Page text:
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I’m Not Fine

/ Purpose /

What I need is for everyone to stop being fine.


I’m just too tired to fake it anymore cause I’m guilty as anyone of giving the “I’m fine,” or “I’m doing well,” knee jerk response, but this season is different. 

I became a first-time mom 18 months ago and it has thrown me for a loop. About 6 months ago a friend texted me and said she thought I was lost.  I took offense, naturally. But as I thought about it more, I realized: I was. Not in the “woe is me, I’m lost” kinda sense. But the “Wizard of Oz, you’re not in Kansas anymore, where the heck am I?” sense. My life had been picked up, rearranged, and dropped back on me and I was too in the fog of postpartum sleep deprivation to really notice other than the fact that I kept bumping into things here and there. Like the corner of my bed. Or my husband. Or sadness. 

I was also in another conversation in which someone said, as almost a throwaway comment, “you know you really can’t grow until you admit where you are”… everyone on the call paused and did a metaphorical double take. Truth had just whizzed past our heads and we were trying to chase it down. 

Wait. What did they say? 

Wait. Do I know where I am? 

And for that reason, I really need everyone to stop being fine.  Cause, though I can’t speak for you, I know I’m not. 

I’m not fine because there is a mountain of laundry that I kick out of the way to get to my bed and every inch of my house makes me feel like I should be doing better. I’m not fine because I’m too tired to know which battle is actually worth fighting with my husband so instead, I don’t choose and I get angry and resentful. I’m not fine because I am trying incredibly hard to be 100% at my job, as a mother, as a wife and, as a human being.  And am still trying to prove that a human is capable of doing 400% like all the sports coaches I’ve ever had say I can. I’m not fine because texts from friends make me cry more often than I like to admit. And as much as I want to, I haven’t responded back to them (for those of you on that list, I’m sorry.) I’m not fine because when I do get to talk with friends, I don’t even know what to say because it starts to feel way too deep. I’m not fine because trying to work and manage a toddler is making me feel literally crazy. I’m not fine because I am in lockdown during the Covid with a road of uncertainty ahead of me and I don’t know when it will end. The list goes on.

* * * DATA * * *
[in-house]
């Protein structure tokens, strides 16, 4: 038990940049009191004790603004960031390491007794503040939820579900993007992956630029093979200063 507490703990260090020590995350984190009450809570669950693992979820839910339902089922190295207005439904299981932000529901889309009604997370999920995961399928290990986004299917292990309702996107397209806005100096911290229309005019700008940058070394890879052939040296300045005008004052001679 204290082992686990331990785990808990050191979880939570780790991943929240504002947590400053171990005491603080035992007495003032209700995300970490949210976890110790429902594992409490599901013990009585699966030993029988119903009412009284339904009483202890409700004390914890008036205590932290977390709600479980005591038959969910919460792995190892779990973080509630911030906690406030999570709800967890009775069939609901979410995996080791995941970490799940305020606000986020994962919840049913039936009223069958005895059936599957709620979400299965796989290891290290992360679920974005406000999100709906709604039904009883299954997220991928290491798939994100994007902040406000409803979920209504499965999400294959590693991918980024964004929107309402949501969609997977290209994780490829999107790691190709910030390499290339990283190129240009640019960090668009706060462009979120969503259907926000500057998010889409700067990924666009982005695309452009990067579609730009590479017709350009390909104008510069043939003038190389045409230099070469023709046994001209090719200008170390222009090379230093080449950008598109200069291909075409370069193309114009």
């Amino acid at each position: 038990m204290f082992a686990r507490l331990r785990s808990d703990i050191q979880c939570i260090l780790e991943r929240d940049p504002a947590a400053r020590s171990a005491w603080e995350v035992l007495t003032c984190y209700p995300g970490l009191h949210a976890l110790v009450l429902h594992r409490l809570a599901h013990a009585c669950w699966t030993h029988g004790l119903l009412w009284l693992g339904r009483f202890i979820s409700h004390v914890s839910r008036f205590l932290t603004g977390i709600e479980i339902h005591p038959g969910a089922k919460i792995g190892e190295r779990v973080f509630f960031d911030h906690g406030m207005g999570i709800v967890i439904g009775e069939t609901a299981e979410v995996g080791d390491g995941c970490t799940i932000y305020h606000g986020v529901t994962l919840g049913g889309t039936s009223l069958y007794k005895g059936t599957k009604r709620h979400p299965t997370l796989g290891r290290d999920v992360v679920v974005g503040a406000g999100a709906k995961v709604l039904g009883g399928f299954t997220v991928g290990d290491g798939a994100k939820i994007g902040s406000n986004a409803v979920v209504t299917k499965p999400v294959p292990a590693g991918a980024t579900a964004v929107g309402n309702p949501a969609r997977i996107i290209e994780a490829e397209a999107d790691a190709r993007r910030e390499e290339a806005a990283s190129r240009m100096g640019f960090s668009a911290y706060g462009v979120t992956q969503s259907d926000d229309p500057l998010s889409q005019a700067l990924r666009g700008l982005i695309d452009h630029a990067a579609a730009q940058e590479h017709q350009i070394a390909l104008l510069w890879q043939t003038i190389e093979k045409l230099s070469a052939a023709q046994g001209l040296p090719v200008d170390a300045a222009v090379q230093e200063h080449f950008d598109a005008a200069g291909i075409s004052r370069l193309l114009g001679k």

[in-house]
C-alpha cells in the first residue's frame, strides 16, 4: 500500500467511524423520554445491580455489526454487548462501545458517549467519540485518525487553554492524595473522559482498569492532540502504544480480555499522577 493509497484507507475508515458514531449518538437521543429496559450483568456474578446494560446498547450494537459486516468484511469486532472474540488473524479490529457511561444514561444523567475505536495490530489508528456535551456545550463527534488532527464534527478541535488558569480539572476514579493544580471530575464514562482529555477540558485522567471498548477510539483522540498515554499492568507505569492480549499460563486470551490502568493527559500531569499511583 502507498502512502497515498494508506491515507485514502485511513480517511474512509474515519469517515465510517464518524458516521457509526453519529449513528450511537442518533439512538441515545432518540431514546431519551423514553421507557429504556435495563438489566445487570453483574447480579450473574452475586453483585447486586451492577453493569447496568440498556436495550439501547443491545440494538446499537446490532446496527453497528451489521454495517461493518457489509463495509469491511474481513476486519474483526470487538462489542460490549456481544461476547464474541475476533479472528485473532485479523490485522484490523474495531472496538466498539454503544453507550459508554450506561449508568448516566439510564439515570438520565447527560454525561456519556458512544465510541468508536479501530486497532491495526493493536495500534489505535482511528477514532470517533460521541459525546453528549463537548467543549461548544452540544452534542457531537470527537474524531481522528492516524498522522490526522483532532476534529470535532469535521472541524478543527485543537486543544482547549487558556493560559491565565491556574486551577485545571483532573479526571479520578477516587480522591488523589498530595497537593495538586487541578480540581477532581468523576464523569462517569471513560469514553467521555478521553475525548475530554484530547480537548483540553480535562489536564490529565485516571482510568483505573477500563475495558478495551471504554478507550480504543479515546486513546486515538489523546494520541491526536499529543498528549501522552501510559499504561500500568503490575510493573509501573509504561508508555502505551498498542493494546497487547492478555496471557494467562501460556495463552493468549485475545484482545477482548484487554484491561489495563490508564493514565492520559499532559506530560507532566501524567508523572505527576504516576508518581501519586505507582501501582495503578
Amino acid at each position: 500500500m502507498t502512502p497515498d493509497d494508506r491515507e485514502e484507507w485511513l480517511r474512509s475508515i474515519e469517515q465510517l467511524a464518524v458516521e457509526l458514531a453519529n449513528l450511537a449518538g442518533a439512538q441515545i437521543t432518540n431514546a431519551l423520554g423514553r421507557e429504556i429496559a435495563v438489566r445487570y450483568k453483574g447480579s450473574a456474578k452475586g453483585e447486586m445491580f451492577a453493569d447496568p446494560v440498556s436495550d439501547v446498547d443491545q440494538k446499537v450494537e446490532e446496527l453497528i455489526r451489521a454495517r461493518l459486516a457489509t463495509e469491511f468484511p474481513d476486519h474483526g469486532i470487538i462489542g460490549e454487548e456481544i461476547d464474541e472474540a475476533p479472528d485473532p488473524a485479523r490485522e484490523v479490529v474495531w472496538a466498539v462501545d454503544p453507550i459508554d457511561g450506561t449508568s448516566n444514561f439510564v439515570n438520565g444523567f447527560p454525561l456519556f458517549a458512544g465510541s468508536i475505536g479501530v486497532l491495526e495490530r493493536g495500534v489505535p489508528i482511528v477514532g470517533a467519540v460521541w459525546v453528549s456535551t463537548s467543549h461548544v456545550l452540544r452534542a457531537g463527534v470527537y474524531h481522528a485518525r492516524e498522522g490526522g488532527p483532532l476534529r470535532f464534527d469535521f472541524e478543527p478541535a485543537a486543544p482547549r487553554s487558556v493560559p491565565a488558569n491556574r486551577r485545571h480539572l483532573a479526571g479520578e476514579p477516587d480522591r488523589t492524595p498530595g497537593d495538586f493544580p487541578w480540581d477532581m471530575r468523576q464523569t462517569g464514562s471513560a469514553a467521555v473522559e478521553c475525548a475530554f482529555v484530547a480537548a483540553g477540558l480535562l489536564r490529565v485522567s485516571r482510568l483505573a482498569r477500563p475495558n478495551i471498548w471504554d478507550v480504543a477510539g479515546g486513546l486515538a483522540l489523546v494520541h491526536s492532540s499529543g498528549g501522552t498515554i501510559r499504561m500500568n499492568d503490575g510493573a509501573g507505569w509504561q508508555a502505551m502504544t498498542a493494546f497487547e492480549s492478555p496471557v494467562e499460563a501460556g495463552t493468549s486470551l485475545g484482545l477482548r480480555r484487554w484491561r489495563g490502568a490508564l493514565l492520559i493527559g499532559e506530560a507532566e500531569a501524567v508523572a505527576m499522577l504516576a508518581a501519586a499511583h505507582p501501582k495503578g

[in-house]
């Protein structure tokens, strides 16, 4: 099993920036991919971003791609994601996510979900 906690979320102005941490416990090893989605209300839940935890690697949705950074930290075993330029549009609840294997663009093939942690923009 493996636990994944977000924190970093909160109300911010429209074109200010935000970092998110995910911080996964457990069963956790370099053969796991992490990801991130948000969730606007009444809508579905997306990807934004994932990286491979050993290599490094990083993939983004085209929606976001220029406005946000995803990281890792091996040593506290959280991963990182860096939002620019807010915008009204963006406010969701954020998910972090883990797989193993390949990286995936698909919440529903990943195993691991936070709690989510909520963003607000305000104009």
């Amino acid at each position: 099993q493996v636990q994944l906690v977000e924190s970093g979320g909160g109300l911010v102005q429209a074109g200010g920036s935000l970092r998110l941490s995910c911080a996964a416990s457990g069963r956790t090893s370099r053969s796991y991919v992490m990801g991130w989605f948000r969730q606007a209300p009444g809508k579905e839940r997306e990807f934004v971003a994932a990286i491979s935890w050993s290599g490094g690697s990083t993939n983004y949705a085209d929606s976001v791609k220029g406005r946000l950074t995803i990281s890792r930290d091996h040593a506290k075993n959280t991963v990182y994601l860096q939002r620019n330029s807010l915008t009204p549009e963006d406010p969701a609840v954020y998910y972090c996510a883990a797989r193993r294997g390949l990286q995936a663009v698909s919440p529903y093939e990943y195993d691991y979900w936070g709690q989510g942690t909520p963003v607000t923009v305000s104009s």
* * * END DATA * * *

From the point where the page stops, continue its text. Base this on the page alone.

But what’s the takeaway?

By owning these things and realizing I’m not fine, I can actually DO something about it (that is after I crawl out of the fetal position I’m in). But most importantly not only can I do something, but I can come to a sober understanding that we were not meant to be fine on our own. 

Along with anger, passive-aggressiveness, and control issues, I have trust issues. It’s hard to trust because inevitably, someone will let me down.  And, I’ll be disappointed. They’ve done it before, they will do it again. 

Yet, when it comes to faith, trusting God seems to be the thing that will make Him MOST happy. If I admit I’m not fine even though I’ve been giving 400%, what do I do now? I trust. Or I TRY to trust. I lather on the promises of God like SPF and tell the truth to myself that he is for me, behind me, before me, around me, in me and over me. I can trust him because he is already fully aware that I am not fine. And the beauty of it is that he didn’t shove it in my face as logical proof I needed to get my act together. He let me, gently, realize it myself, and waited patiently for me to say, “Hi, I’m not fine. Can you help me?” And you know what? He did and he does. Every day. 

Often I see that graciousness of God lived out in the generosity of women around me. In fact, sometimes the most generous person in my day is the one who makes it ok to not be fine by inviting me to be authentic. 

We need trusted others to be around us, for us and willing to listen to us as we admit this out loud. We need other women who have been there before and are in it now to hand us a cup of coffee or glass of wine (or in the Covid age a wine emoji), give us a big (sometimes digital) hug, and hold hope for us. 

I recently experienced this in my WDW community group. After we met and I had just let it all go on the call (ugly crying on zoom adds 10 years, I swear), I was flooded with messages of encouragement, songs, and prayers from these women. They were there for me, holding onto hope like my life depended on it. 

And it reminded me that I was not alone. I wasn’t crazy, I was just tired. And that gentle God who sees me as EXACTLY enough, especially in my “not fine” state, was cheering me on.

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About the Author

Emily Murray

Emily serves as Vice President of Operations for Women Doing Well. Her adventures prior to joining Women Doing Well include serving as partner and CMO of an NYC-based financial start-up and working as Associate Director of Generosity at Redeemer Presbyterian Church in New York City. When not creating content, or cultivating generosity, you will likely find her traveling, enjoying the outdoors or searching for a perfect cup of coffee. Emily holds degrees from University of Oxford, UK (MBA, 2013) and Princeton University (Behavioral Decision Making, Psychology, 2006).

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